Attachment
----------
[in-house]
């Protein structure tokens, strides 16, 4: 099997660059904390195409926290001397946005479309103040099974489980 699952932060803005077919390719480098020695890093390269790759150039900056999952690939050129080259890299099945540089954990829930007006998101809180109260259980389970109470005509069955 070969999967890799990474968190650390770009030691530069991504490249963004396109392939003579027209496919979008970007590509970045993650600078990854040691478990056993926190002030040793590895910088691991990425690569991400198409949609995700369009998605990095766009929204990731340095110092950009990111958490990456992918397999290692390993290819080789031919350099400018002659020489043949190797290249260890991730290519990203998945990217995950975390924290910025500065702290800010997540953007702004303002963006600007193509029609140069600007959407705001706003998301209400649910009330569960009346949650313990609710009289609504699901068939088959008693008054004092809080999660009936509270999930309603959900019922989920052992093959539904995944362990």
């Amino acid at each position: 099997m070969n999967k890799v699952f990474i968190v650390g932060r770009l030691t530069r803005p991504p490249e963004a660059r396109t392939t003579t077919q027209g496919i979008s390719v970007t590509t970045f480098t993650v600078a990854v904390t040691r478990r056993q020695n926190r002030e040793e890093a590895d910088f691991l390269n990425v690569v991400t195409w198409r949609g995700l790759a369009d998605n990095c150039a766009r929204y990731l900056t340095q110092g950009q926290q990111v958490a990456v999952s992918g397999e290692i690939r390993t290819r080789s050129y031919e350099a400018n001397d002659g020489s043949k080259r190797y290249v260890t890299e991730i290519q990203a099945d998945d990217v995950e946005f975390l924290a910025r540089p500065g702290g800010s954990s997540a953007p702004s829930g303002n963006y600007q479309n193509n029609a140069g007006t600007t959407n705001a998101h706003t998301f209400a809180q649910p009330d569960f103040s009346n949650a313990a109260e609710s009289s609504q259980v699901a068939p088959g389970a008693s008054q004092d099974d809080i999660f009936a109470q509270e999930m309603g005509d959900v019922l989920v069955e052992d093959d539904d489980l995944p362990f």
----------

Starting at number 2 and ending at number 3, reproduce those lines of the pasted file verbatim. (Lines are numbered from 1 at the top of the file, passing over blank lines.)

């Protein structure tokens, strides 16, 4: 099997660059904390195409926290001397946005479309103040099974489980 699952932060803005077919390719480098020695890093390269790759150039900056999952690939050129080259890299099945540089954990829930007006998101809180109260259980389970109470005509069955 070969999967890799990474968190650390770009030691530069991504490249963004396109392939003579027209496919979008970007590509970045993650600078990854040691478990056993926190002030040793590895910088691991990425690569991400198409949609995700369009998605990095766009929204990731340095110092950009990111958490990456992918397999290692390993290819080789031919350099400018002659020489043949190797290249260890991730290519990203998945990217995950975390924290910025500065702290800010997540953007702004303002963006600007193509029609140069600007959407705001706003998301209400649910009330569960009346949650313990609710009289609504699901068939088959008693008054004092809080999660009936509270999930309603959900019922989920052992093959539904995944362990």
């Amino acid at each position: 099997m070969n999967k890799v699952f990474i968190v650390g932060r770009l030691t530069r803005p991504p490249e963004a660059r396109t392939t003579t077919q027209g496919i979008s390719v970007t590509t970045f480098t993650v600078a990854v904390t040691r478990r056993q020695n926190r002030e040793e890093a590895d910088f691991l390269n990425v690569v991400t195409w198409r949609g995700l790759a369009d998605n990095c150039a766009r929204y990731l900056t340095q110092g950009q926290q990111v958490a990456v999952s992918g397999e290692i690939r390993t290819r080789s050129y031919e350099a400018n001397d002659g020489s043949k080259r190797y290249v260890t890299e991730i290519q990203a099945d998945d990217v995950e946005f975390l924290a910025r540089p500065g702290g800010s954990s997540a953007p702004s829930g303002n963006y600007q479309n193509n029609a140069g007006t600007t959407n705001a998101h706003t998301f209400a809180q649910p009330d569960f103040s009346n949650a313990a109260e609710s009289s609504q259980v699901a068939p088959g389970a008693s008054q004092d099974d809080i999660f009936a109470q509270e999930m309603g005509d959900v019922l989920v069955e052992d093959d539904d489980l995944p362990f």